- This is like the previous but involves a false first “part” and a true second “part.” Traditionally, this is regarded as true as a whole, treating it as a material conditional.
- For some reason, many people regard this as more implausibly true, despite the fact that it is also arguably a material conditional as well.
- This is a subjunctive conditional again, but this time people balk at it. The number 13 cannot (for some “value” of “cannot”) be composite, so it seems weird to think of a situation where it would be.
- This one is utterly baffling. A counterfactual in mathematics sounds bizarre to most people, especially not specific instances.
- This one is hard to understand, since it appears to appeal to mathematics in a “factual” or just “biological” context. Cicadas appear to have been selected for periods which are prime numbers of years.
- This is a “counterlogical.” People find these incomprehensible a lot of the time. Yet there are many alternative logics in the literature. Some of these assert that modus ponens is invalid — i.e., not truth preserving. So how do we evaluate claims of which logic to use? These do not seem to be even claims of truth.
- This one “quantifies” over propositions — the “p” in the text. Many people do think that “
*p*or*not p*” is a logical truth, so the given proposition may well be true. - This one has the complexities of the previous two.
- This is very much like the previous, except that it states the logics involved rather than alluding to them by a defining principle.
- This is exactly like the previous, except it uses a quantifier over logics, and also uses a more specifically “weird” logic (i.e., contentious, hard to understand, etc.).
- This is elliptical. ZFC is a family of theories within a set theory, and the GCH is a specific statement within it. However, it is a statement which the theory can state but cannot prove or disprove (provided ZFC is consistent). Note that the view of “mathematical platonism” (or mathematical realism, of some kind) holds that GCH is true or false independently of our knowledge of the specific theory in which it might be stated (ZFC).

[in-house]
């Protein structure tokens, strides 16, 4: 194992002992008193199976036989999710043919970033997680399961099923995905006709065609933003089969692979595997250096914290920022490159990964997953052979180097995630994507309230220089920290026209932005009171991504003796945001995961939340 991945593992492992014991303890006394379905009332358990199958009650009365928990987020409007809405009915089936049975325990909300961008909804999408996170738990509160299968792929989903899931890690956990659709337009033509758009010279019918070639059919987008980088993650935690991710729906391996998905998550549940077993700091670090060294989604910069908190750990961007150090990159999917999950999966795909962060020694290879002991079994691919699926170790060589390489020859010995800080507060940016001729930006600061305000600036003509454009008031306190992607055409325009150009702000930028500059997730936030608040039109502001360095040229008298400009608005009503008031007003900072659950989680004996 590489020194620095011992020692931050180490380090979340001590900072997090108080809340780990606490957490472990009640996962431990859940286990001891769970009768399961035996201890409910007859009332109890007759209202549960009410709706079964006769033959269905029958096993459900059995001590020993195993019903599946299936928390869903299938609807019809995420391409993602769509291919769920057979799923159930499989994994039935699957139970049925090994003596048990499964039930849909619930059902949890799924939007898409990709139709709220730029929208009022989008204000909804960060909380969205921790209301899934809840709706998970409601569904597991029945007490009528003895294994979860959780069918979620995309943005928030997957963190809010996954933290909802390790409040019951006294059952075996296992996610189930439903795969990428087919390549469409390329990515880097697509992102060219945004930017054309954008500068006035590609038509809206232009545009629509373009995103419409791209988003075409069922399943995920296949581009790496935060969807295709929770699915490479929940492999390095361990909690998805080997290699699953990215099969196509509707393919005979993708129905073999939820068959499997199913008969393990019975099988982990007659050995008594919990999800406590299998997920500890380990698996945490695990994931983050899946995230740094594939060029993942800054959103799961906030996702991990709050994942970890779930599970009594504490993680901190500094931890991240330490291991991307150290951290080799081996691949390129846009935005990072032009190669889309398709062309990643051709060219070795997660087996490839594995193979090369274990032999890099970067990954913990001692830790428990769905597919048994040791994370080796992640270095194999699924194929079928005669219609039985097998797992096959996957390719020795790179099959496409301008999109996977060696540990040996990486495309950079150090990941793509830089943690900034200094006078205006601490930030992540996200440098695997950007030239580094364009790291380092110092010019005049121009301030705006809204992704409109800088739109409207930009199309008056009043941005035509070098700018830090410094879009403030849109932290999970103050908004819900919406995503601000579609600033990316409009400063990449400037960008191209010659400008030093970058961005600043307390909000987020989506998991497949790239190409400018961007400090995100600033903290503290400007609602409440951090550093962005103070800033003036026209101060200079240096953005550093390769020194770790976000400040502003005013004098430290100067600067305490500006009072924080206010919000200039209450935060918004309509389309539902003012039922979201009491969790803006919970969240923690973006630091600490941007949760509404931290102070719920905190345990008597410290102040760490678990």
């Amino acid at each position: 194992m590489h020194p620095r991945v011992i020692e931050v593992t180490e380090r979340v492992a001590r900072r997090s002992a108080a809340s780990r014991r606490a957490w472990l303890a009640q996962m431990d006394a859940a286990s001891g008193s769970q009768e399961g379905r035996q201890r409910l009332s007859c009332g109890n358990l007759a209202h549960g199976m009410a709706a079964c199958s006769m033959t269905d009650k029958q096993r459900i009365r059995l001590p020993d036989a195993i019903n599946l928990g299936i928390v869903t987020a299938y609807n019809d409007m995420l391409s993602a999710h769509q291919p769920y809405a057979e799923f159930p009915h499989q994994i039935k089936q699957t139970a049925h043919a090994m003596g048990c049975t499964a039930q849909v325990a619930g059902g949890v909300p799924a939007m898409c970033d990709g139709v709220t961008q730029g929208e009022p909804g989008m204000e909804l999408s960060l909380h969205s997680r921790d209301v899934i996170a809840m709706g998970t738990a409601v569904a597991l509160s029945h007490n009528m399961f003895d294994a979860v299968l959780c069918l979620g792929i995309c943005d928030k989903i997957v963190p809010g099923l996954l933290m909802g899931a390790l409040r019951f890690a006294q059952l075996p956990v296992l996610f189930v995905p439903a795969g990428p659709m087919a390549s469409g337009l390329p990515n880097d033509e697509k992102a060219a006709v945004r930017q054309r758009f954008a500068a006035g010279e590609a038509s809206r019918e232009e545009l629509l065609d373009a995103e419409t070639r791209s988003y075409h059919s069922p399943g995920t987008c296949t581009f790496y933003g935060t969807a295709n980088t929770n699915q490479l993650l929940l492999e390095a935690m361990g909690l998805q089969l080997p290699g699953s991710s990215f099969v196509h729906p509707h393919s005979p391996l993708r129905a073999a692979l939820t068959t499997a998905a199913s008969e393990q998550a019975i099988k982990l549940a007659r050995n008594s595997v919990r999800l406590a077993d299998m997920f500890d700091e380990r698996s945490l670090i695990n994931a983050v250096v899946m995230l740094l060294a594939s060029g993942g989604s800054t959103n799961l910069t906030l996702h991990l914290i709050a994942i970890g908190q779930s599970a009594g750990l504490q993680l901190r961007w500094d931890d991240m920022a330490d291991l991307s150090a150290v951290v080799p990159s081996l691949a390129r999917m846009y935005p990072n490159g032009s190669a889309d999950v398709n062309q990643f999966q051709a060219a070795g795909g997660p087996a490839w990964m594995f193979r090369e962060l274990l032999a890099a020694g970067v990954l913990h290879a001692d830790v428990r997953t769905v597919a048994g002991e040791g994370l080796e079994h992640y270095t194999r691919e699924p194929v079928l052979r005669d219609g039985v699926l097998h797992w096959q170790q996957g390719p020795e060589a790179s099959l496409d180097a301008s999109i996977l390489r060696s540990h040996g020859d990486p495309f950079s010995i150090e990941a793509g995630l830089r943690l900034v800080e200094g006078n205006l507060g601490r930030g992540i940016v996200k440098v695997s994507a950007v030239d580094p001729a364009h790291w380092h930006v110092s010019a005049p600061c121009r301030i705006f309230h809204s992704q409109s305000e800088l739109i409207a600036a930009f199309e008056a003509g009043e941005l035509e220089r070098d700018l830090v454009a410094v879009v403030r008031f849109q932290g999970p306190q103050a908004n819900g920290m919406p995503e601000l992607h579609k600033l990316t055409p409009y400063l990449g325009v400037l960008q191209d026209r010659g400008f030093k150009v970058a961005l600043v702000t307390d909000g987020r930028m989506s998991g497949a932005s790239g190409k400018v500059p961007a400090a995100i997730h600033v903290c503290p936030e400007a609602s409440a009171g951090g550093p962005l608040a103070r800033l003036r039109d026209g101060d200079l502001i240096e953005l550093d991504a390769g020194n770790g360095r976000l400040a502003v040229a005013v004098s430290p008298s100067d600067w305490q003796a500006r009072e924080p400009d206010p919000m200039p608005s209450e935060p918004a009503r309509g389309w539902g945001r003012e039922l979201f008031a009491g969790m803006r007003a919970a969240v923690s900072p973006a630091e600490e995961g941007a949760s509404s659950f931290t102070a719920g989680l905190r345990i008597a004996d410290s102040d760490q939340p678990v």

- Exactly like the previous except that the second “part” is negated. Some views of negation come into play here; some people might think that GCH is not true but also not false. Another view holds that it is true in one theory, false in others — a different view of truth than in factual science.

Re your statement #3: Since 1963, I have been obsessed with the idea that the current events and historical reporting on the Kennedy assassination (OK, that’s an assumption) is just a cover-up for the real facts. I have been doing my own research on this for decades, culminating with a recent visit to Dallas’ 6th Floor Museum, the site of the JFK killing (if we may use that term). I urge all serious critical thinkers to visit (Nay, scrutinize) said Dallas locale. They may find that your statement #3 is not just true, but Screamingly True!

I’m having some fun by recasting the conditional as a disjunction (i.e. “P=>Q” = “not-P or Q”). Under that interpretation, we get that #5 is true (since P is false), which seems wrong because, had Oswald failed, it doesn’t follow that some other assassin would have succeeded. Same with #6, I think. Overall, it seems like the disjunctive form fails to capture what we mean by implication.

Unclear what you’re getting at in #7. The sky is blue, and A was a philosopher (is “photographer” a typo?) — does the subjunctive mood make it not a truth-apt proposition?

For #11-13, I find it helpful to universalize them, which removes the intuitive absurdity of imagining a prime number as composite. Then we get:

11. Forall X, if X is composite, then X has more than two factors. (True under both the implicative and disjunctive forms across all values of X; 13 is an instance where the antecedent is false).

12. Forall X, if X is composite, then X has 2 and 6 as factors. (False, because there are instances where the antecedent is true but the consequent false; plugging in 13 for X doesn’t create a novel situation).

13. Forall X, if X is composite, then there would be no cicadas of X-year period. (True, assuming that all cicada species are strongly selected for prime-number periods. Or does the “would be” mean something different than just “are” here?)